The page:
i. The Lamb is presented in a way both sympathetic and powerful; He is living (stood a Lamb), but He still had the marks of previous sacrifice upon Him (as though it had been slain).
ii. When men want symbols of power they conjure up ferocious beasts and birds of prey such as those that represent nations and sports teams. But the representative of the kingdom of heaven is a Lamb, representing humility, gentleness, and sacrificial love.
iii. The Lamb looks as though it had been slain. It's hard to describe what John saw, but this Lamb had the marks of sacrifice on it. The coming judgment beginning in chapter six is dictated and administrated by the Lamb who already offered an escape from judgment by taking judgment upon Himself. The judgment will come upon a world that hates the Lamb and all He stands for, and rejects His offer of escape.
c. As it had been slain: The idea is that the sacrifice of Jesus is still fresh and current before God the Father. There is nothing stale or outworn in the work of Jesus on the cross. Thousands of years later, it is still fresh as the day He died on the cross.
i. "This form of speech is put to show the continual recent virtue of Christ's death eternally effectual before God, as whereby once for all he hath purchased eternal redemption." (Trapp)
ii. As it had been slain: "As if now in the act of being offered. This is very remarkable; so important is the sacrificial offering of Christ in the sight of God that he is still represented as being in the very act of pouring out his blood for the offences of man. This gives great advantage to faith; when any soul comes to the throne of grace, he finds a sacrifice there provided for him to offer to God. Thus all succeeding generations find they have the continual sacrifice ready, and the newly-shed blood to offer." (Clarke)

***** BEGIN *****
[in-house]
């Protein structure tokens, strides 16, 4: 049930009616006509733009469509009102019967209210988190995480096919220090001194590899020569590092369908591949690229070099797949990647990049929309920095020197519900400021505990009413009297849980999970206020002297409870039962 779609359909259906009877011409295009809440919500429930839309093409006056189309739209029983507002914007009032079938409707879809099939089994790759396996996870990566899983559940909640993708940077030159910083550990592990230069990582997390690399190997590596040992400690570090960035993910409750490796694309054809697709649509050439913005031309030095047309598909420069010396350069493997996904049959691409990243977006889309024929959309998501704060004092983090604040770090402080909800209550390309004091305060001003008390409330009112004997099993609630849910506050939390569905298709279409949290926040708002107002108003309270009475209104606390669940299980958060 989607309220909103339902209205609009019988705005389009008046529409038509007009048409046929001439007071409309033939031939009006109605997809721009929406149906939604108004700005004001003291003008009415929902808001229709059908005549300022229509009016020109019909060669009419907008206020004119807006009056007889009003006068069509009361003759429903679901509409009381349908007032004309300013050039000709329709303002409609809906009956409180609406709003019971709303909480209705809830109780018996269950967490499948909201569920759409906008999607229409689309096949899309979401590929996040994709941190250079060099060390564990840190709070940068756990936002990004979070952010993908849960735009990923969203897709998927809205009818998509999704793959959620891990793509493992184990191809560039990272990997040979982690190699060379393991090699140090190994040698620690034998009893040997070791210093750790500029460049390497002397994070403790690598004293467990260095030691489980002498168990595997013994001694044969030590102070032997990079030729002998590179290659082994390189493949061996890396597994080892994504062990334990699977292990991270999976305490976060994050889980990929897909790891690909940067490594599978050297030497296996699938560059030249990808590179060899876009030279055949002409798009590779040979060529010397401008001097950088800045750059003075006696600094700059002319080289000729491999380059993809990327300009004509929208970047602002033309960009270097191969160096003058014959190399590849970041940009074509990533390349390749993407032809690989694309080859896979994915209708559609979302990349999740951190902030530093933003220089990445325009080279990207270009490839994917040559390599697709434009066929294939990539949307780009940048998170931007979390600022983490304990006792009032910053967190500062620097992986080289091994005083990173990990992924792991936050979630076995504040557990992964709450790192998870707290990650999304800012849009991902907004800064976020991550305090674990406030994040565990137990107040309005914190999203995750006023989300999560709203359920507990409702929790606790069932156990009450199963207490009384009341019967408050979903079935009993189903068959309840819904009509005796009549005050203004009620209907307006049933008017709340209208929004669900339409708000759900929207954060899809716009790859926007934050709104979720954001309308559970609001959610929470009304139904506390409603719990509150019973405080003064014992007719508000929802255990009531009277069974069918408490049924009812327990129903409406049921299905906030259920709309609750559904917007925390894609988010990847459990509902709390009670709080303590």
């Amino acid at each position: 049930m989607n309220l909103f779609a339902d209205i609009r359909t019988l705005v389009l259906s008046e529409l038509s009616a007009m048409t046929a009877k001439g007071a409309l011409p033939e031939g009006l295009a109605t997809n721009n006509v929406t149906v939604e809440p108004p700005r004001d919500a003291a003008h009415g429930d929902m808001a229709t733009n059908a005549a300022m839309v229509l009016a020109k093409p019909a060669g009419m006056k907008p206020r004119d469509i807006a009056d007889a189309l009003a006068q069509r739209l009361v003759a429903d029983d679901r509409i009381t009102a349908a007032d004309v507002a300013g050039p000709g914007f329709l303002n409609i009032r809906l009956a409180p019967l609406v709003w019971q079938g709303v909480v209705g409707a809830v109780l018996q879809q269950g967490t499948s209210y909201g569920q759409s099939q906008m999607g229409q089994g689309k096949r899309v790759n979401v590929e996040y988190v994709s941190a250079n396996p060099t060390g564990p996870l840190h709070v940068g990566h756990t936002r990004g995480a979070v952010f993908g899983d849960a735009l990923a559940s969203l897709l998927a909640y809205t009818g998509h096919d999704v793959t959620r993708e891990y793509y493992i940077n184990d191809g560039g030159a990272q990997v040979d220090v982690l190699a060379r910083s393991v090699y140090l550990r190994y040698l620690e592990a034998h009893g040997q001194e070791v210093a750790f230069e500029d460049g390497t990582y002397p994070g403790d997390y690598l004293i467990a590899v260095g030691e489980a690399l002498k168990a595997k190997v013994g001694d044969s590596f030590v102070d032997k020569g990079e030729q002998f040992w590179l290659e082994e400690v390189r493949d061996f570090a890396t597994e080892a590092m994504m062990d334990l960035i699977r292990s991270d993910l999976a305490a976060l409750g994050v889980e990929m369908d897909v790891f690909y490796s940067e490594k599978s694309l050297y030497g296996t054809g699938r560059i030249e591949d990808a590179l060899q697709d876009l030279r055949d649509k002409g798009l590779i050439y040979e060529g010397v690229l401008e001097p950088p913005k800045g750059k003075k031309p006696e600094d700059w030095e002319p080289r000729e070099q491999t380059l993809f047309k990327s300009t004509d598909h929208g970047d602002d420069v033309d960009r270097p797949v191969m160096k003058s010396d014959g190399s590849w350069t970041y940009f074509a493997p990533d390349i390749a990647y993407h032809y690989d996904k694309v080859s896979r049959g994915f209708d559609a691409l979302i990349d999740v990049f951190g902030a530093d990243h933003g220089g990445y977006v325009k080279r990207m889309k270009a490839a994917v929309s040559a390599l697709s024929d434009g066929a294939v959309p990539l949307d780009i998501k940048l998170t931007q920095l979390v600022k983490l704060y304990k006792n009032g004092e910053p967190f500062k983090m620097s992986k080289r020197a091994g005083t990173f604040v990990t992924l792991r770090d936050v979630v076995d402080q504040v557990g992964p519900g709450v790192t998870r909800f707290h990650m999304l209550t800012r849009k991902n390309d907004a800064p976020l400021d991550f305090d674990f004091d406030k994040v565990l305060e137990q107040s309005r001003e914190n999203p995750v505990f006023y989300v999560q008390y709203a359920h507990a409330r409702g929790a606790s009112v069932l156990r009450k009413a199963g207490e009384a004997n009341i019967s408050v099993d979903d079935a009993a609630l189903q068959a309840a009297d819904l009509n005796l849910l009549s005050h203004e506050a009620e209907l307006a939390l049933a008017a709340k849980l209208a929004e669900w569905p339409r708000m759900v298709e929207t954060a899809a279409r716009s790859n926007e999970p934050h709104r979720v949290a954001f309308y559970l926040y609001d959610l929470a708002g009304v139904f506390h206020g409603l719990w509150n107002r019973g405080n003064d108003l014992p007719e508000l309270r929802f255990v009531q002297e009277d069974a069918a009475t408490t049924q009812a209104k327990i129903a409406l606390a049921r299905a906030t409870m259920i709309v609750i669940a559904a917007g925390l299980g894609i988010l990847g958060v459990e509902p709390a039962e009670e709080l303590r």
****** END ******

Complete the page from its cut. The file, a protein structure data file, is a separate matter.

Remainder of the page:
d. Having seven horns and seven eyes, which are the seven Spirits of God sent out into all the earth: Even though the marks of His sacrifice were evident, the Lamb was not presented as an object of pity. He also bore the marks of omnipotence (seven horns) and omniscience (seven eyes). What a figure! A slain Lamb, who has the marks of omniscience and omnipotence!
i. Throughout the Scriptures, eyes suggest knowledge and wisdom, and horns suggest power. This Lamb has knowledge, wisdom, and power fulfilled perfectly: seven horns and seven eyes.
ii. Which are the seven Spirits of God sent out into all the earth: The Holy Spirit is not only the Spirit of God (in the sense of being the "Spirit of the Father"), but also the Spirit of Christ (see Acts 16:7 and Romans 8:9).
iii. The seven eyes of the Lord are a picture of omniscience drawn from the prophet Zechariah (Zechariah 4:10 and 3:9).
e. Then He came and took the scroll: No created being was found worthy to take the scroll, but the Lamb can take it. His rank, character and ability to take the scroll and open it (and thus dictate the destiny of creation) has been permanently demonstrated by His work on the cross.
B. Praise to the Worthy One.
1. (Rev 5:8-10) The song of the elders and the cherubim.
Now when He had taken the scroll, the four living creatures and the twenty-four elders fell down before the Lamb, each having a harp, and golden bowls full of incense, which are the prayers of the saints. And they sang a new song, saying: "You are worthy to take the scroll, and to open its seals; for You were slain, and have redeemed us to God by Your blood out of every tribe and tongue and people and nation, and have made us kings and priests to our God; and we shall reign on the earth."
a. The four living creatures and the twenty-four elders fell down before the Lamb: When the Lamb took the scroll, the response was immediate. High-ranking angels and redeemed man joined to worship the Lamb.